The living conditions were kinds strange wern't they?
Hot racking in the TR middle top racks and have the cranks spill some bug juice and waking up on a wet sticky bed
with bug juice pouring down the deck plates. Of course, couldn't take a shower as that was for storage. No wonder
the small cramped space outside the CO's stateroom in lower level was full of folks trying to get some sleep on
Kapocks, (until the COW would vent the negative tank) What was the name of that area? Never could figure out what
the initials stood for.
Also, the time Marvolious Marvin messed his drawers starting the disel and they blew a water slug. He thought for
sure the darn thing had finally blew up.
Oh, the memories
Jeff Knight - Deck div ST div and sailor of appreciation.
- Leaving the dry dock in Groton in November of 1979 and having the boat lose power and slam into the pier. What a
team, we were able to get her back in dry-dock that day.
- Luther Peel's mini baseball bat.
- The Puddle dock
- The Starlight Club
- way to many keggers
- Good Time Charlie's
- UNH games
- 39 months in the shipyard
- LT. Shoemacker
- If I could only see one old shipmate it would be Timothy J. Springer..maybe then the bad dreams would stop.
- EMC Teebo and speed beer drinking
- some really good football teams
- my all time favorite quality of life issue..." of course the crew showers are secured...where else are we going to stow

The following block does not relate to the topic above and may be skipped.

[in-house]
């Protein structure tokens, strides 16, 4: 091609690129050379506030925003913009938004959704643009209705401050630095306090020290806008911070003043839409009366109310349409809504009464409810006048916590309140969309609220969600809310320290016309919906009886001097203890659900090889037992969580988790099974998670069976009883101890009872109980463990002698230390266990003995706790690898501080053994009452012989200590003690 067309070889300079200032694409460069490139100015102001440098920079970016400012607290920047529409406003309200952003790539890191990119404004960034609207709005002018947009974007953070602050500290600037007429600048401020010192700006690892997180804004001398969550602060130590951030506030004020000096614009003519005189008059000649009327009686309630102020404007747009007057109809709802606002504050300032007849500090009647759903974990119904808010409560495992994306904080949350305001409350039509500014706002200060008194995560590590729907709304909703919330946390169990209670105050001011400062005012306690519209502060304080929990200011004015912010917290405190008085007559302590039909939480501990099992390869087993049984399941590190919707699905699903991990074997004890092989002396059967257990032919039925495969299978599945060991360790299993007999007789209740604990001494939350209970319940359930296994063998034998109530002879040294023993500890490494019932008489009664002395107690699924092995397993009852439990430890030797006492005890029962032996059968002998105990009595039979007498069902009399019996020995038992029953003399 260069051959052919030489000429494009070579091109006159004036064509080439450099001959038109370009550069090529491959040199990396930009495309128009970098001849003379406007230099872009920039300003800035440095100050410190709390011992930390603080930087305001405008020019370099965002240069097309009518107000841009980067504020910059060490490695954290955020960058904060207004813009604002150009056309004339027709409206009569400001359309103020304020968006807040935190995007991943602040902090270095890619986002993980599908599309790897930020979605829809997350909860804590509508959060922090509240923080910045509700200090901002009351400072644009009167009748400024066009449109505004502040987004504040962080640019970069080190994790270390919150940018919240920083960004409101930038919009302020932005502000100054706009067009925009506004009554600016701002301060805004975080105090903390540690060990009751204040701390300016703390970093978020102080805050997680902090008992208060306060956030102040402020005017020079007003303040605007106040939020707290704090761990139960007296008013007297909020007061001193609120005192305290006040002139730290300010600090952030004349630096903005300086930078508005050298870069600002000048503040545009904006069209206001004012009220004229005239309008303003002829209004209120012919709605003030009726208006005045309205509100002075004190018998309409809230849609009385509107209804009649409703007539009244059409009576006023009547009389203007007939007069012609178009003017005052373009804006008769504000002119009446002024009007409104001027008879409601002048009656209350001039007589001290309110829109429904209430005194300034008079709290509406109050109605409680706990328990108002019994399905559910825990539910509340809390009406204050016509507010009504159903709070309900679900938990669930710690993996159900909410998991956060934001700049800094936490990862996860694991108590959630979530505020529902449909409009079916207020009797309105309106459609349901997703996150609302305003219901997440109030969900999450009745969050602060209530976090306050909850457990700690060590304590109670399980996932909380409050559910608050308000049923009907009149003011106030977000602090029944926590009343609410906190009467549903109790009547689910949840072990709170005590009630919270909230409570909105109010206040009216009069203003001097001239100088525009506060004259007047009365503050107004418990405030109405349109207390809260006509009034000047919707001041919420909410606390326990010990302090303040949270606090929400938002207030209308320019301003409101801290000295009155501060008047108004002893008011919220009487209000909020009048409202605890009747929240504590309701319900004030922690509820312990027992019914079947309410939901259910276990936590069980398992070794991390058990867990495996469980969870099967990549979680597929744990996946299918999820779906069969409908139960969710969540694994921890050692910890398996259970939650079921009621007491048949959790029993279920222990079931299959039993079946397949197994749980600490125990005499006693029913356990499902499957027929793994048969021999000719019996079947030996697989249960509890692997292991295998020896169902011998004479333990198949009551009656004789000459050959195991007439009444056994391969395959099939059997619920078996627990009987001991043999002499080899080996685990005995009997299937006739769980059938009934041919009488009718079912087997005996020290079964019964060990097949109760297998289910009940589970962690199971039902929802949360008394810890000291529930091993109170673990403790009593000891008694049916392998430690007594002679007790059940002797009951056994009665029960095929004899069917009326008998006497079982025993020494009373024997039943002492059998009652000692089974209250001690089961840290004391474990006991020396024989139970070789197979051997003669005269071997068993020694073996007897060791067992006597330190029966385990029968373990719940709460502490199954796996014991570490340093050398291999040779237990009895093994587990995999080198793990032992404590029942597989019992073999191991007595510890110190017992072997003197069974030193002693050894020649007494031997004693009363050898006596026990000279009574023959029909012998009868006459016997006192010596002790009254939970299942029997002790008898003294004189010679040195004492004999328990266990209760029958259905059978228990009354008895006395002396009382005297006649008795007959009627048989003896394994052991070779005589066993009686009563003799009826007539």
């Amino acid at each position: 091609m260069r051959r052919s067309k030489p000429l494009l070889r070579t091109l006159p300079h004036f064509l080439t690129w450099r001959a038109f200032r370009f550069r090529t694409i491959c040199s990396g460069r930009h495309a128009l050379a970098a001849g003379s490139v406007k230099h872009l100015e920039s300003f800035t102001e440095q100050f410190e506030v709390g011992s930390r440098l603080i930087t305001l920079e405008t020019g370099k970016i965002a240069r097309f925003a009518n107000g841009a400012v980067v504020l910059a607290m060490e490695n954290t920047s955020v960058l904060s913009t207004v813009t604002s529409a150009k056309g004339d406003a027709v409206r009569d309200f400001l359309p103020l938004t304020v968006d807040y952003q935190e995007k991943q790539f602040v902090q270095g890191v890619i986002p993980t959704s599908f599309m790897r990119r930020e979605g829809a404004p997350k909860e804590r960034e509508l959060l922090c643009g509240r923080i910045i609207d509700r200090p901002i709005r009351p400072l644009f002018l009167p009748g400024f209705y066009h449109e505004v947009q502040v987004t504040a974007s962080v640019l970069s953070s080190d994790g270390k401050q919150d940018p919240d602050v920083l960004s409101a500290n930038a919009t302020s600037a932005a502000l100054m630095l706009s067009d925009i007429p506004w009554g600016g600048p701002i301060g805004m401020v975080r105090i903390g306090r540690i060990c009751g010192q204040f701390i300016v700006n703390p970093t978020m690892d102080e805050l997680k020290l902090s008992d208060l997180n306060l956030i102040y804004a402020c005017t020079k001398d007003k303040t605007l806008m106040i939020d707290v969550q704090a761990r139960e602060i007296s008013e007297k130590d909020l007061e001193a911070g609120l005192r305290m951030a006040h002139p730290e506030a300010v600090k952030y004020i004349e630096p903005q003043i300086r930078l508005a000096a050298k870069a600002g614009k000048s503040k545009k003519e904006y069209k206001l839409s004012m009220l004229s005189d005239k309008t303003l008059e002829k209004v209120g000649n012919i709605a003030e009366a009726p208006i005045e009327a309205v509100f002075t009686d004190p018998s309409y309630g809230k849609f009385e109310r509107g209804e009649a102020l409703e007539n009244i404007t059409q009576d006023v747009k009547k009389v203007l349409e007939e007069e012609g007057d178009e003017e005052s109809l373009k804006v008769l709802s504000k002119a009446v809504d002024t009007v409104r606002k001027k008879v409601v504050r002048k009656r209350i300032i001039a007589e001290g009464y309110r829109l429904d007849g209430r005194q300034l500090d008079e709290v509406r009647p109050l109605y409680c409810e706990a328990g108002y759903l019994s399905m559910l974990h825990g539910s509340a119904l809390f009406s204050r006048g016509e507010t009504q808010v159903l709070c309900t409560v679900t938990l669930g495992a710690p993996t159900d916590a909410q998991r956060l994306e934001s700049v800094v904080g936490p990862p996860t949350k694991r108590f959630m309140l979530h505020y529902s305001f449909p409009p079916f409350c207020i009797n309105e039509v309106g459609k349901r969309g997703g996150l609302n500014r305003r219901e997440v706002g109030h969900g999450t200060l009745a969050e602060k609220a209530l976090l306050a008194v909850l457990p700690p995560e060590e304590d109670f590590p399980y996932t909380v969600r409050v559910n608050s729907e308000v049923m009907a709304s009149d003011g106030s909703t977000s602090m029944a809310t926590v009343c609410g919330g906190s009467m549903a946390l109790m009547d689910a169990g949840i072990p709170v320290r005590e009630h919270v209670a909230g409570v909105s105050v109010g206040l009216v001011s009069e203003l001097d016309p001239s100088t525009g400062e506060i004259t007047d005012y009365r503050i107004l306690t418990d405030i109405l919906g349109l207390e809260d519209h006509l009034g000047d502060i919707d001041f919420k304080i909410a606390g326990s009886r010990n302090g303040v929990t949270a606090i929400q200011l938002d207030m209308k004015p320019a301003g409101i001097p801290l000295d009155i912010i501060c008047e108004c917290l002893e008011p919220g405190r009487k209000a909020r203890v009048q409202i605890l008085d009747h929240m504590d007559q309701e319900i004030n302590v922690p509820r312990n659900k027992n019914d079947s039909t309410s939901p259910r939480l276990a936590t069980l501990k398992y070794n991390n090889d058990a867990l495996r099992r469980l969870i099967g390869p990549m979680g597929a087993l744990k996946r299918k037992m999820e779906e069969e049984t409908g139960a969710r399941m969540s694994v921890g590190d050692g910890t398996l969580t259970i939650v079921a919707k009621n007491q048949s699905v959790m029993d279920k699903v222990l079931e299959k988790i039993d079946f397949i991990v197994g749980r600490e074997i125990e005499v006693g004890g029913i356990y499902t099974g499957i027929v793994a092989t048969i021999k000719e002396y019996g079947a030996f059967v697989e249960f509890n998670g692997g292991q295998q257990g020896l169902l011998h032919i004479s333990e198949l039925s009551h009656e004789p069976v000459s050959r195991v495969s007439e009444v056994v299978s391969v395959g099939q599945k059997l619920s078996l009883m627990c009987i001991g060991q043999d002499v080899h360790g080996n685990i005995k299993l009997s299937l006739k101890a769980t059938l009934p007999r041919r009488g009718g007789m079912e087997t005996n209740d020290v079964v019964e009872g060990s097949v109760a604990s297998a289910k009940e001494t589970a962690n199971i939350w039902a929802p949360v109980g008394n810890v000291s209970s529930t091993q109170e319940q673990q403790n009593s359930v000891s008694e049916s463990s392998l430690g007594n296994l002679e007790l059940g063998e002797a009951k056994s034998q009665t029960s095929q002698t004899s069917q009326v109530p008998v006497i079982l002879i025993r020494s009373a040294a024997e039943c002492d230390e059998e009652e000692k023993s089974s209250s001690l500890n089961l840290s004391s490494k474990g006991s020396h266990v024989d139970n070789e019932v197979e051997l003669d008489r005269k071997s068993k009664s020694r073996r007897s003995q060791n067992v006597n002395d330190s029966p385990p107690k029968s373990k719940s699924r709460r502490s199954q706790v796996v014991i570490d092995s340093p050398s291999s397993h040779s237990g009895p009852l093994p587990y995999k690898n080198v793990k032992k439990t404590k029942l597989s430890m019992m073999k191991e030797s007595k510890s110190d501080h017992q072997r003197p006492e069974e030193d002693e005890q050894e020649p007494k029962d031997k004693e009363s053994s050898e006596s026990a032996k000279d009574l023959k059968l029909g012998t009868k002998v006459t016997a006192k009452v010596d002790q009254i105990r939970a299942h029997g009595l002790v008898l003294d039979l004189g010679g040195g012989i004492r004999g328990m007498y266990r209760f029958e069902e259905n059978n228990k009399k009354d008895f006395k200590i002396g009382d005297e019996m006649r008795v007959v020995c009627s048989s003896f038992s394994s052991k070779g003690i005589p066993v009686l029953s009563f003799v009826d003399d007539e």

the trash bags".
- air force Debbie
- Springsteen with Bingo in Boston....thanks
- peppermint schnapps
- vegetable meat loaf
- eab bongs
- holy cow...them cutout values shut all by themselves
- by the way....who stole the phone in crews mess....the national archive is still looking for them.
- Tony's Nova
- Greg Gray and Red
- B-52s and rock lobster.
- It's surprising how many officers from the T2 went on to command submarines.....even a whole bunch who use to
smoke pot in AMR. Not that smoking pot ever happened on the T2.....must be my imagination.
But the greatest memory of the T2 is of a whole bunch of great people. I always bump into people you served on the
boat (mostly at therapy sessions) and no one seems to remember the living conditions (rotten) or the one of a kind
machinery that kept breaking with no repair parts manufactured in the past 20 years. No, the only thing they
remember are pleasant times with a great crew.